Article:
needing advice - FamilyEducation
needing advice
07/05/2007 at 00:43 AM

I have a six year old daughter and a seven year old  .their bedroom is a wreck i have helped them clean it up on several occasions and im sick of it  everything in their room has a home they just don"t put their things away  ive tried  incentives  and it will work for a while and then it"s back to a mess . when i go in their room to tuck them in i always step on shoes , dolls or both how do  you guys get your kids to keep their rooms clean?

Hey happy,


I have had this problem with my daughter over the years.  I have tried and also heard some great ways to teach them that they need to pick up after themselves.


One thing I did was tell my daughter that she had to clean up her toys and dolls or they would go into a time-out.  If she didn't pick them up then I would come along and put them all in a bag, basket, whatever and they would be in time-out for a week.  After the week, she could get them back but she would have to be without her favorite items for a week.  Then the next time everything was a mess, I would threaten it and she was much better about picking up.


I have a friend who has done something similar, she gives her daughter a cleaning deadline, when she doesn't meet the deadline she goes in and picks everything up that is on the floor and then her daughter has to buy the items back.  If her daughter doesn't have any money, she has to do extra things to earn the money to buy the items back---if her daughter has items that she has no desire to buy back, she takes those items to goodwill after a period of time.


Anyone else have any ideas?




you know ,

  those are great ideas . the one with buying them back is a good way to teach money and also get rid of the things that they don"t want

                    thanks marti


Hey happy,


Let us know what you try and how it works.  I don't know very many parents who don't go through the whole messy room thing.




First of all, Marti's suggestions are great! You could try them!  I have had the same messy room problem with  my daughter, but not my son.  So sometimes it's just that certain kids are messy and certain kids are not.  Your kids, however, are still a bit young, and even though young kids are capable of cleaning up their rooms on their own, sometimes they need help with the step-by-step.  You said everything in the room has a place, which is the first step.  I'm sure your kids already know where everything goes! While you're "training" them, you may need to literally stand there in the mess and say, "First, put all the clothes in your drawers or the hamper." After they do that, you could say, "Now, put all the trucks and cars in the basket (or whatever)." You may need to point out items one at a time because younger kids are overwhelmed by a messy room and don't see individual items. Once they see how easy it is do if they pick up just one type of item/toy at a time, then it might be easier for them to do.  This worked well for my daughter...and even when she has friends over as well.  Good luck!!  Messy rooms are frustrating for parents!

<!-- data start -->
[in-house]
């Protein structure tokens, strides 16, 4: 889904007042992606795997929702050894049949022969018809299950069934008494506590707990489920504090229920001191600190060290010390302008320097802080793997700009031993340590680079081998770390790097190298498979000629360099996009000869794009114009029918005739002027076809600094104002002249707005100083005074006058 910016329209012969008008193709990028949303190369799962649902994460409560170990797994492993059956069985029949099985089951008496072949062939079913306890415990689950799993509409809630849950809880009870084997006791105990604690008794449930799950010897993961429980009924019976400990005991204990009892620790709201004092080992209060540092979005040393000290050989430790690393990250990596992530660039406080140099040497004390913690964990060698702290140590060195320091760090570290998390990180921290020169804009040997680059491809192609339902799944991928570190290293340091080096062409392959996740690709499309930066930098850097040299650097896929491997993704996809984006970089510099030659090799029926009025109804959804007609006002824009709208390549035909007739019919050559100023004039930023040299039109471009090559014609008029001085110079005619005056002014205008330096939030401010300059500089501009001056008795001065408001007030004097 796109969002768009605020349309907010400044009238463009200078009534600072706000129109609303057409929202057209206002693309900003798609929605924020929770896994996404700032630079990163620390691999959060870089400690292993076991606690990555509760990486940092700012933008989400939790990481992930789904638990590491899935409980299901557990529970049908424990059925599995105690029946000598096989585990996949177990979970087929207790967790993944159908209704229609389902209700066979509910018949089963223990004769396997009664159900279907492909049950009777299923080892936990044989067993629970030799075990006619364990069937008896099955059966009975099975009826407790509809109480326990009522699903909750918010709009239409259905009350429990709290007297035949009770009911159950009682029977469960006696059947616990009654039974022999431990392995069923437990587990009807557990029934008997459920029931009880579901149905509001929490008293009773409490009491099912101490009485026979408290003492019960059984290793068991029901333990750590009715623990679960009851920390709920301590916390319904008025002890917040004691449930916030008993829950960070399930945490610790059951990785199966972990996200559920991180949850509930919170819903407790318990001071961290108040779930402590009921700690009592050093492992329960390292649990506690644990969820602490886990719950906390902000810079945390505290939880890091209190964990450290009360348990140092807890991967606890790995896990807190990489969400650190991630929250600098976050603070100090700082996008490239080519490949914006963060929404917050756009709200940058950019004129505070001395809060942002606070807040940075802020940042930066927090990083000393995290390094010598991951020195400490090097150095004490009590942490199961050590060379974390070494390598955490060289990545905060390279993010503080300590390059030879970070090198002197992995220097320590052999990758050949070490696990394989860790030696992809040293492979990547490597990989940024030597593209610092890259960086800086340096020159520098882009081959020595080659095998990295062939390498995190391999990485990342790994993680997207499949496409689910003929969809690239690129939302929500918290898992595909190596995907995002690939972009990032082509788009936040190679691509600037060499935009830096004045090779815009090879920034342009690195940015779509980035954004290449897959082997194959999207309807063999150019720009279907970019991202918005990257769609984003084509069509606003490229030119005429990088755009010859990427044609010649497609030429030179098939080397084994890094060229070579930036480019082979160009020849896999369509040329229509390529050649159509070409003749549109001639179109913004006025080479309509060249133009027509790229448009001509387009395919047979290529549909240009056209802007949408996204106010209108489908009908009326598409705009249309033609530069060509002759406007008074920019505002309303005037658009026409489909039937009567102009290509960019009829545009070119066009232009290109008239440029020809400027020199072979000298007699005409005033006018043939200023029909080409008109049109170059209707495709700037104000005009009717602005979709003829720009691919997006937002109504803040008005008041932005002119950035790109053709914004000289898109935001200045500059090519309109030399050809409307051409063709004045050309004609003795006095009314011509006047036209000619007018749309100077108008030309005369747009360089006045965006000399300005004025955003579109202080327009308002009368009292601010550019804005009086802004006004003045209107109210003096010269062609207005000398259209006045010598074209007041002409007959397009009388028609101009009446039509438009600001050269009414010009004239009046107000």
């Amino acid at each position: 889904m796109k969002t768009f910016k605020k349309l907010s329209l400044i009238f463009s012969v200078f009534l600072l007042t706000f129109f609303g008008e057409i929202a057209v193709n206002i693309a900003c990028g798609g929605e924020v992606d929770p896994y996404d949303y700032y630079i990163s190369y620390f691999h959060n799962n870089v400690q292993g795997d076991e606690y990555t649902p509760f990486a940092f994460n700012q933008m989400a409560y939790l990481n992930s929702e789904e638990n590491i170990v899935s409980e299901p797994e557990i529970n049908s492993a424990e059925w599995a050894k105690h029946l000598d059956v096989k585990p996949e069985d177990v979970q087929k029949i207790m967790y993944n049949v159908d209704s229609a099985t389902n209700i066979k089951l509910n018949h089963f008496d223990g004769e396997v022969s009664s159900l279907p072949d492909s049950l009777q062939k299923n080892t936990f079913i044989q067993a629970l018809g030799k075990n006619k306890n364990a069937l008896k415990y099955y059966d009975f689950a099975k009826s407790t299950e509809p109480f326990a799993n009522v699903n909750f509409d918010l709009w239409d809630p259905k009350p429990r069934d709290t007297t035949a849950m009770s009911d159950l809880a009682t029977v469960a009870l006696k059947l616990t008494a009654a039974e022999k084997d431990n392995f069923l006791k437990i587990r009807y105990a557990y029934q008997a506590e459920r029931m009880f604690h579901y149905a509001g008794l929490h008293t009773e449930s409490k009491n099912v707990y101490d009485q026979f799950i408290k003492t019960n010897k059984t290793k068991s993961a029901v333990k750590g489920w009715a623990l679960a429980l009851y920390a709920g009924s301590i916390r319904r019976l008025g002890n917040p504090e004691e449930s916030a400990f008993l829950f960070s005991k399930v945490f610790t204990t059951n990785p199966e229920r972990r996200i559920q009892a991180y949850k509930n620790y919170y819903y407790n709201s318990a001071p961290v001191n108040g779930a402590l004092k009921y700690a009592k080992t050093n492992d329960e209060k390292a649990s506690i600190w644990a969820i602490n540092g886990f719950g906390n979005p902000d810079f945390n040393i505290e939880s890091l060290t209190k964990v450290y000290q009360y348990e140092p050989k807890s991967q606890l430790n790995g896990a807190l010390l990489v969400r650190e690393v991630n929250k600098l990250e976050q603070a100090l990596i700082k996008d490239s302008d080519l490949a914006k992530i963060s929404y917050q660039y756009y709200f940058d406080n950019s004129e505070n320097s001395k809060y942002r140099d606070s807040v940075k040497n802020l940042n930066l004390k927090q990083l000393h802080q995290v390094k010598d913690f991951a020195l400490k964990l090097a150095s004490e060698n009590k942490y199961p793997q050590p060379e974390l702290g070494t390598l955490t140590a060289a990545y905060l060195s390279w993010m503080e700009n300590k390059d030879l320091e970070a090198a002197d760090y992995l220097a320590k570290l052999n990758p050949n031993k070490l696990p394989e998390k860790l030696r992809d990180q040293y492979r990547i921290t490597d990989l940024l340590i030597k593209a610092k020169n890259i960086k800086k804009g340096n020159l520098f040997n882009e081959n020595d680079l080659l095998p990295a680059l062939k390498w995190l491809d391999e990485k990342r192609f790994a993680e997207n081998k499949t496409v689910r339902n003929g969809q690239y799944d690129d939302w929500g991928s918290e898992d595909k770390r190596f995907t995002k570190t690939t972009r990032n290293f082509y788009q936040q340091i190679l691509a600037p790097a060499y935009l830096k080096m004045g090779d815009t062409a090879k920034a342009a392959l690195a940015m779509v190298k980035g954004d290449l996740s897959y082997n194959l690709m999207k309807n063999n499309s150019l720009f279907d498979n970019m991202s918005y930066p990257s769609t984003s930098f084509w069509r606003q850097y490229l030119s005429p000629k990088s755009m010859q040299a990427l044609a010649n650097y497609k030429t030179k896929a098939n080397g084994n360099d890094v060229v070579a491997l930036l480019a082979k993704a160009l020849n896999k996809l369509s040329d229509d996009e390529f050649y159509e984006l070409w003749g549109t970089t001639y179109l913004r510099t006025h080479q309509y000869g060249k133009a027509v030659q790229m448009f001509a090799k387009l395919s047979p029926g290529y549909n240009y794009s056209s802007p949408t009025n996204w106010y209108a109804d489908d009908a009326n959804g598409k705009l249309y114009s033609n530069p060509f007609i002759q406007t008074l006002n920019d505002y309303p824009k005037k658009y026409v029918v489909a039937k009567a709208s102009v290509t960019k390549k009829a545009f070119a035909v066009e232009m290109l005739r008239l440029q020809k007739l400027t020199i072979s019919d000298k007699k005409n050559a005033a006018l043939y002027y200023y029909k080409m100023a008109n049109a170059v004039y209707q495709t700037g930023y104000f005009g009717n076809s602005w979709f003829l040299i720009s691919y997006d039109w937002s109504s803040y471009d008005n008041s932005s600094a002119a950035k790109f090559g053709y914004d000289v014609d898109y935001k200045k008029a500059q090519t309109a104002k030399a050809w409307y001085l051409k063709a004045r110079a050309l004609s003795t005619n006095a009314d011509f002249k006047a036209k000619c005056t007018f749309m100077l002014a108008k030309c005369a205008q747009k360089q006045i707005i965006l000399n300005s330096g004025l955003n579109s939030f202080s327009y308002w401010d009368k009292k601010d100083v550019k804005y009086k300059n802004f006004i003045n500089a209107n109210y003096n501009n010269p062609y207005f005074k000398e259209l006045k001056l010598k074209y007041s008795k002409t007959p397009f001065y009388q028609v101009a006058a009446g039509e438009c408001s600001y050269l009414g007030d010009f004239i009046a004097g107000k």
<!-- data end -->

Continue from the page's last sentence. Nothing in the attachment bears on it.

hi happy i've had this same problem with my 6yr old son.Telling him over and over cleaning his room over and over .Finally I said you know what the next time I have to tell you to keep it clean ,everything I come across thats out of place is getting taken away.And so I had to do just that and ,when that consisted of ps2 games etc he learned I wasn't playing anymore.It worked for me give it a try.I just took bags ,and put them up.Until he could show me he was gonna keep everything else picked up ,he didn't get it back.
I want to hear someones views on young kids watching horror films.I have a friend that lets her son watch very disturbing movies.And I don't know how to address it because she knows how I feel buts its gotten to the point where I dont know if my sons watc